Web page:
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Sturgeon spawning

Fish make annual Wolf River trek

By Greg Seubert

High water and a little rain didn’t stop hundreds of people from checking out an annual ritual.

For as long as anyone can remember, lake sturgeon – some of them 7 feet long – have made their way up the Wolf River out of Lake Winnebago each spring to spawn along the river’s rocky shoreline.

The spawning run has turned into a tradition for a few communities along the river, including New London, Shiocton and Shawano.
One of the more popular viewing areas is the Wolf River Sturgeon Trail, located along County Trunk X a few miles west of New London.

The crowd that showed up shortly before noon on April 25 wasn’t nearly as big as other crowds in the past, but they were treated to several large fish that splashed along the shore.

Diane Lee of Oshkosh watched the action while wearing a florescent green Sturgeon Guard vest. Sturgeon Guards are volunteers assigned to popular viewing areas to make sure the fish aren’t being harmed.

“This is the only place in the world you can come and watch this,” Lee said. “This way, I get to make sure that the fish are safe. That’s my job. You really want to make sure nobody falls in the water and touches the fish or disturbs them while they’re spawning.”

Lee is back for the second time as a Sturgeon Guard. Last year, she headed to Shawano, where hundreds of fish congregate below a dam on the river.

“There were only a few fish here when I came this morning,” she said. “If the sun comes out, we’re going to have lots more fish.”

Lee enjoys seeing the reactions from people when they see the fish up close and personal.

“People can’t believe how big they are and that there are so many right next to shore,” she said. “When you’re out and about, you do not see fish this close to shore.”

Lee made the short drive from Oshkosh to New London last year to check out the action last year a day before she traveled to Shawano.

“The DNR were taking them out and measuring, so that was a neat experience,” she said. “They kept moving down the trail catching different fish, tagging them, weighing them, measuring them, seeing if there were a male or female. It was fantastic.”

Lee didn’t hesitate when asked if she’d be back next year.

“I was born and raised here in Wisconsin, but I never knew about this because I lived in Iowa,” she said. “I moved back here, my brother told me about it and I had to come here and check it out.”

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DNR employees use a net to land a large lake sturgeon April 25 from the Wolf River near Shiocton. The site, located just west of town at a location known as Bamboo Bend, is a popular place for the public to view the spawning fish as they make their way up the Wolf from Lake Winnebago. Greg Seubert Photo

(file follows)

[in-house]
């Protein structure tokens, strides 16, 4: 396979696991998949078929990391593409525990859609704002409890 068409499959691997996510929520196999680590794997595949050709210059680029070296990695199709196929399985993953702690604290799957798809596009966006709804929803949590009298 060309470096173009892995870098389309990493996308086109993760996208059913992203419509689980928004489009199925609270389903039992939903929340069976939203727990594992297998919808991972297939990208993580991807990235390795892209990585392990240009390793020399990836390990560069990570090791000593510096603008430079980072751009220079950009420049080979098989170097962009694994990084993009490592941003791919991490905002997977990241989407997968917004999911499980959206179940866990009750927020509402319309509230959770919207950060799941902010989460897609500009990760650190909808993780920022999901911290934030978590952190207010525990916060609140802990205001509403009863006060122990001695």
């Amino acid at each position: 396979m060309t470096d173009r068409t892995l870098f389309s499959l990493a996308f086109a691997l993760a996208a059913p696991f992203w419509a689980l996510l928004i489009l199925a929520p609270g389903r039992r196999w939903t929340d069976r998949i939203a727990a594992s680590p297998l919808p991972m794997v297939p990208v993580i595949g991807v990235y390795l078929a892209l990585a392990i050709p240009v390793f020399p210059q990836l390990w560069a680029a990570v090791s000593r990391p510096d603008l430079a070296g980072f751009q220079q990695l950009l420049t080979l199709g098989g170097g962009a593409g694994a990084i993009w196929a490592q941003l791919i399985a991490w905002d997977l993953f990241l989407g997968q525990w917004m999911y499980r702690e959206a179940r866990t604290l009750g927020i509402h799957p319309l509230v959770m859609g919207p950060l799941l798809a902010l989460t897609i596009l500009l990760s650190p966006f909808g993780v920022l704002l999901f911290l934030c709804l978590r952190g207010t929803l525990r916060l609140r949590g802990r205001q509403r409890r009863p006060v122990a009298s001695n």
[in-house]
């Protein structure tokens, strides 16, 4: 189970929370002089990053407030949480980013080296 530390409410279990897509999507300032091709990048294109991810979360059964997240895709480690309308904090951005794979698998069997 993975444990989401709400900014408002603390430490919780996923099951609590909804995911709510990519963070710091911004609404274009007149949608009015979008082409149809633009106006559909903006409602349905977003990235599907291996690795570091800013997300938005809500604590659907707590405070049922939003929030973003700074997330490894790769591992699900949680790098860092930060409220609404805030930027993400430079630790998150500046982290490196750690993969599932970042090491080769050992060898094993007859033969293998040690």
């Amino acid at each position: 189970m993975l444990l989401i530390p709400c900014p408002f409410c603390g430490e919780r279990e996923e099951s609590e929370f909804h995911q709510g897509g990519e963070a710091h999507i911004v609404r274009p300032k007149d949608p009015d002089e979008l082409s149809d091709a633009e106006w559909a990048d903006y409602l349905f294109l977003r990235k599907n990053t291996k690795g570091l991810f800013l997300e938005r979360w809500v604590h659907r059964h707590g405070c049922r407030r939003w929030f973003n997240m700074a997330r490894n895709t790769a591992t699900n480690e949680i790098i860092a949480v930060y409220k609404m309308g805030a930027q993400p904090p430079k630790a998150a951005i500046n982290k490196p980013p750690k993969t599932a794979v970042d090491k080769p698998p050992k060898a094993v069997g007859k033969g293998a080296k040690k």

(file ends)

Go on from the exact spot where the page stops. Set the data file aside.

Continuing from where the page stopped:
Fifteen miles upstream near Shiocton, Ryan Terp of Coleman showed up with his grandmother.

“We just came to see these fish that are so big,” he said.

They watched as a state Department of Natural Resources fisheries crew netted fish after fish.

“After they pulled it out, I saw it was so wide and huge,” Terp said. “I felt like it was tasty enough to eat.”

Ryan Koenigs, a DNR fisheries biologist based in Oshkosh, oversees the agency’s sturgeon research program.

The DNR had crews in Shiocton and two other locations April 25, he wrote in his daily update found on the DNR’s website.

“We had three crews out tagging lake sturgeon on the Wolf River system today with effort spaced from New London to almost Pella on the Embarrass River and Shiocton to Highway 156 on the Wolf River,” he wrote. “One crew worked exclusively at Bamboo Bend (Shiocton) and handled 68 fish. Another crew worked at two sites on private property in the Leeman area, handling a total of 71 fish. The third crew worked at three publicly accessible sites, including Pfeifer Park on the Embarrass River in New London (37 fish), Highway 156 near Clintonville (12 fish) and the Cowyard Rips on the Embarrass River (19 fish).”

The spawning run ends at the dam in Shawano and Koenigs estimated that it would wrap up the weekend of April 27-28.

“It looks like we are still at least a couple of days away from peak spawn at this location,” he wrote April 25. “Spectators likely could see a few fish cruising at this location, but the big push has yet to come.”


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